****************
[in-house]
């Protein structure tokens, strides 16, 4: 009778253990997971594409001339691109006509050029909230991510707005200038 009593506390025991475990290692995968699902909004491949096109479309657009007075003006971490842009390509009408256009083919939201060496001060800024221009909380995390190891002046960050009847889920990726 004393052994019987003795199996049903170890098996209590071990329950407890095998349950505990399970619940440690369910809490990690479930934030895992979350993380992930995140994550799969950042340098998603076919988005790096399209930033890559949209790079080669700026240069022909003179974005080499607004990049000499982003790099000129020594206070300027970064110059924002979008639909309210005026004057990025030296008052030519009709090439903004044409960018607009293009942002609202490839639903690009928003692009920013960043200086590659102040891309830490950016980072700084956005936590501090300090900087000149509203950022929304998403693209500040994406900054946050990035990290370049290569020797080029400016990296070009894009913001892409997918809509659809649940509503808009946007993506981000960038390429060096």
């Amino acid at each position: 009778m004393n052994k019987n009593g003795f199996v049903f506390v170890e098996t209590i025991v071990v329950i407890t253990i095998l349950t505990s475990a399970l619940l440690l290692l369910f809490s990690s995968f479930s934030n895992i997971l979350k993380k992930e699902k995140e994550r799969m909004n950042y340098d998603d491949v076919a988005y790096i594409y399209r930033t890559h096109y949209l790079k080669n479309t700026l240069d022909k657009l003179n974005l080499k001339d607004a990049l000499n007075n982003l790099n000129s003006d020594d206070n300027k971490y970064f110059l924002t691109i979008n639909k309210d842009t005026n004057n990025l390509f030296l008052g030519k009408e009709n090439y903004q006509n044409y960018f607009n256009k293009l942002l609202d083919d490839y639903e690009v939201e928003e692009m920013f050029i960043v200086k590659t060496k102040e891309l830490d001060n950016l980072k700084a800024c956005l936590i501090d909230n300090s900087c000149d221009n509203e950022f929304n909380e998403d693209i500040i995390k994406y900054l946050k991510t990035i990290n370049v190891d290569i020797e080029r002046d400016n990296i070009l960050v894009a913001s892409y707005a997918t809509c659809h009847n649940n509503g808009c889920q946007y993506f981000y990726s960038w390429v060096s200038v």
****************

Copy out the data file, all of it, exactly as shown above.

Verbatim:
[in-house]
């Protein structure tokens, strides 16, 4: 009778253990997971594409001339691109006509050029909230991510707005200038 009593506390025991475990290692995968699902909004491949096109479309657009007075003006971490842009390509009408256009083919939201060496001060800024221009909380995390190891002046960050009847889920990726 004393052994019987003795199996049903170890098996209590071990329950407890095998349950505990399970619940440690369910809490990690479930934030895992979350993380992930995140994550799969950042340098998603076919988005790096399209930033890559949209790079080669700026240069022909003179974005080499607004990049000499982003790099000129020594206070300027970064110059924002979008639909309210005026004057990025030296008052030519009709090439903004044409960018607009293009942002609202490839639903690009928003692009920013960043200086590659102040891309830490950016980072700084956005936590501090300090900087000149509203950022929304998403693209500040994406900054946050990035990290370049290569020797080029400016990296070009894009913001892409997918809509659809649940509503808009946007993506981000960038390429060096």
């Amino acid at each position: 009778m004393n052994k019987n009593g003795f199996v049903f506390v170890e098996t209590i025991v071990v329950i407890t253990i095998l349950t505990s475990a399970l619940l440690l290692l369910f809490s990690s995968f479930s934030n895992i997971l979350k993380k992930e699902k995140e994550r799969m909004n950042y340098d998603d491949v076919a988005y790096i594409y399209r930033t890559h096109y949209l790079k080669n479309t700026l240069d022909k657009l003179n974005l080499k001339d607004a990049l000499n007075n982003l790099n000129s003006d020594d206070n300027k971490y970064f110059l924002t691109i979008n639909k309210d842009t005026n004057n990025l390509f030296l008052g030519k009408e009709n090439y903004q006509n044409y960018f607009n256009k293009l942002l609202d083919d490839y639903e690009v939201e928003e692009m920013f050029i960043v200086k590659t060496k102040e891309l830490d001060n950016l980072k700084a800024c956005l936590i501090d909230n300090s900087c000149d221009n509203e950022f929304n909380e998403d693209i500040i995390k994406y900054l946050k991510t990035i990290n370049v190891d290569i020797e080029r002046d400016n990296i070009l960050v894009a913001s892409y707005a997918t809509c659809h009847n649940n509503g808009c889920q946007y993506f981000y990726s960038w390429v060096s200038v």